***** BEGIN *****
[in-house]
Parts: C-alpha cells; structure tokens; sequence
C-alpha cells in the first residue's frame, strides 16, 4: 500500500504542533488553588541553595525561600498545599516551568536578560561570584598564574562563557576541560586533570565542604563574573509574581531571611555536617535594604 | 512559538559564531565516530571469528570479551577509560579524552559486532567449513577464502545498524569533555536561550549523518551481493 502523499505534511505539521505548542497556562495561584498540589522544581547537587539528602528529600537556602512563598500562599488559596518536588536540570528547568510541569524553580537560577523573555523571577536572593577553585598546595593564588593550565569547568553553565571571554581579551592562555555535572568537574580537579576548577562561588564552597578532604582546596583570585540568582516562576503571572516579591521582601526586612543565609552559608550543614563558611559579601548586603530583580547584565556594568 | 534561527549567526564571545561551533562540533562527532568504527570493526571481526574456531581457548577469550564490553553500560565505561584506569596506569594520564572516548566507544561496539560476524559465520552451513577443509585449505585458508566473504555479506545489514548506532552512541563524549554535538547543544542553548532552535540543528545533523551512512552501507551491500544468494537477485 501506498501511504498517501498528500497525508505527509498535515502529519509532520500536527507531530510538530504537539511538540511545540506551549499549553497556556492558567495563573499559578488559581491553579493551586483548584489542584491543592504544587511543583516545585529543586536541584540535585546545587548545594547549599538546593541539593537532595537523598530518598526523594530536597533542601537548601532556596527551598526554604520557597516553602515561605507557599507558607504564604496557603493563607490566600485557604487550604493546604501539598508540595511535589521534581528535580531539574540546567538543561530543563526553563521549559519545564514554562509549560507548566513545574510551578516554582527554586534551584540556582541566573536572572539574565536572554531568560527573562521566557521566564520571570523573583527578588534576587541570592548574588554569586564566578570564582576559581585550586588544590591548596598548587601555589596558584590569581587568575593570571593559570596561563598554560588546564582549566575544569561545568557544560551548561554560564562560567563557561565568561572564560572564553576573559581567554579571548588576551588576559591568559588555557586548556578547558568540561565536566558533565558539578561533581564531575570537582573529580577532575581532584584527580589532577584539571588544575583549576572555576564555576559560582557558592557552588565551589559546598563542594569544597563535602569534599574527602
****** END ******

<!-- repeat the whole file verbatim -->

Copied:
[in-house]
Parts: C-alpha cells; structure tokens; sequence
C-alpha cells in the first residue's frame, strides 16, 4: 500500500504542533488553588541553595525561600498545599516551568536578560561570584598564574562563557576541560586533570565542604563574573509574581531571611555536617535594604 | 512559538559564531565516530571469528570479551577509560579524552559486532567449513577464502545498524569533555536561550549523518551481493 502523499505534511505539521505548542497556562495561584498540589522544581547537587539528602528529600537556602512563598500562599488559596518536588536540570528547568510541569524553580537560577523573555523571577536572593577553585598546595593564588593550565569547568553553565571571554581579551592562555555535572568537574580537579576548577562561588564552597578532604582546596583570585540568582516562576503571572516579591521582601526586612543565609552559608550543614563558611559579601548586603530583580547584565556594568 | 534561527549567526564571545561551533562540533562527532568504527570493526571481526574456531581457548577469550564490553553500560565505561584506569596506569594520564572516548566507544561496539560476524559465520552451513577443509585449505585458508566473504555479506545489514548506532552512541563524549554535538547543544542553548532552535540543528545533523551512512552501507551491500544468494537477485 501506498501511504498517501498528500497525508505527509498535515502529519509532520500536527507531530510538530504537539511538540511545540506551549499549553497556556492558567495563573499559578488559581491553579493551586483548584489542584491543592504544587511543583516545585529543586536541584540535585546545587548545594547549599538546593541539593537532595537523598530518598526523594530536597533542601537548601532556596527551598526554604520557597516553602515561605507557599507558607504564604496557603493563607490566600485557604487550604493546604501539598508540595511535589521534581528535580531539574540546567538543561530543563526553563521549559519545564514554562509549560507548566513545574510551578516554582527554586534551584540556582541566573536572572539574565536572554531568560527573562521566557521566564520571570523573583527578588534576587541570592548574588554569586564566578570564582576559581585550586588544590591548596598548587601555589596558584590569581587568575593570571593559570596561563598554560588546564582549566575544569561545568557544560551548561554560564562560567563557561565568561572564560572564553576573559581567554579571548588576551588576559591568559588555557586548556578547558568540561565536566558533565558539578561533581564531575570537582573529580577532575581532584584527580589532577584539571588544575583549576572555576564555576559560582557558592557552588565551589559546598563542594569544597563535602569534599574527602